by Nick Jennings - Solicitor, Banking and Finance
Loan agreements will often require lenders to make a determination, such as if a condition precedent has been satisfied or if an event of default has occurred. It is common for the lenders' and borrowers' legal advisors to argue long and hard in order to qualify these determinations so that either the lender is able to make the determination at its sole discretion or, alternatively, required to act reasonably.
What is "good faith"?
It is a common misperception in the loan market that - without any qualification - there is an unwritten obligation on the part of a lender to act in "good faith". What "good faith" means in practice is heavily dependent upon context but is likely to include acting honestly in performing the contract and acting within the spirit of an agreement. A duty to act in good faith may therefore allow a borrower to challenge a determination made by a lender on the basis that it is commercially unacceptable.
No implied duty of good faith
English law has, in fact, traditionally been reluctant to impose an implied duty of good faith between commercial contracting parties except in the case of a small category of "relational contracts" such as franchise agreements, joint venture agreements and construction contracts. Loan agreements do not fall within this category so there is no such duty as a matter of course, although a court can deem a duty of good faith to have arisen as a result of the specific circumstances of the negotiation.
What standard does apply?
If a lender is not obliged to act in good faith then what standard are they obliged to uphold? This issue was explicitly considered in Property Alliance Group Ltd v Royal Bank of Scotland which concluded that a lender was not wholly unfettered in its discretion as it must refrain from using its powers "to vex the claimant maliciously", or "for purposes unconnected with the bank's commercial interests". Whilst this may seem to imply that a lender is subject to some kind of general duty to the borrower, it would also suggest that the bar is set fairly low. So long as the lender is considering its own genuine commercial interest and does so honestly and without the sole intent of causing harm, there is no indication that it need consider the high standard of acting in good faith.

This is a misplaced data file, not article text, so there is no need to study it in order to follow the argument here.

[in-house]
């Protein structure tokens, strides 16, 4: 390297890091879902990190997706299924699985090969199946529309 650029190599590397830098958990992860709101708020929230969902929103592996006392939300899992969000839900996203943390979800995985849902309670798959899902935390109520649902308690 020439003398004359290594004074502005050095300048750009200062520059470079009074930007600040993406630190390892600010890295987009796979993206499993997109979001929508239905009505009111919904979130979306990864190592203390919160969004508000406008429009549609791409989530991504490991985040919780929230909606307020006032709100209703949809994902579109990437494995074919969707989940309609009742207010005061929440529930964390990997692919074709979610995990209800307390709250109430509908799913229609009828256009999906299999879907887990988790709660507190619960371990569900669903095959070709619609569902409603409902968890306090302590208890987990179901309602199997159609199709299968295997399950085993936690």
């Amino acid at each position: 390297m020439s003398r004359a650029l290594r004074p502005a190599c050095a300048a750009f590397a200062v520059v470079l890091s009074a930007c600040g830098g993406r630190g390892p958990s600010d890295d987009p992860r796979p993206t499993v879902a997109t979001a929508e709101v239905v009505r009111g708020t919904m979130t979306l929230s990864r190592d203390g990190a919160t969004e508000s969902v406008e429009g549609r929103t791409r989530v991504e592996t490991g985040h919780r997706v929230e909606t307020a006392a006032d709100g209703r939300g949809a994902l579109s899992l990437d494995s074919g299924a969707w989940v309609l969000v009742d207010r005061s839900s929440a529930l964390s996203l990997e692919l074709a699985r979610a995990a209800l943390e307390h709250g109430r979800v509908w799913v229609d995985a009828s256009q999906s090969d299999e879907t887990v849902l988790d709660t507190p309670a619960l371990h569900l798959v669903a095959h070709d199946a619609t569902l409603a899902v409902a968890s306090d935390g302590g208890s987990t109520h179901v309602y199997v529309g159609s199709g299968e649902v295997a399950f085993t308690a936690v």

Think about it!
This position is good news for lenders who, in the absence of an express qualification or supporting circumstantial evidence, can have some confidence that the determinations that they make under a loan agreement are unlikely to be subject to successful legal challenge. It is also a valuable reminder to borrowers of the importance of requiring a lender to act reasonably wherever important determinations are required to be made under a loan agreement.
These points will often be opposed fiercely by lenders, however it may be a fight worth having!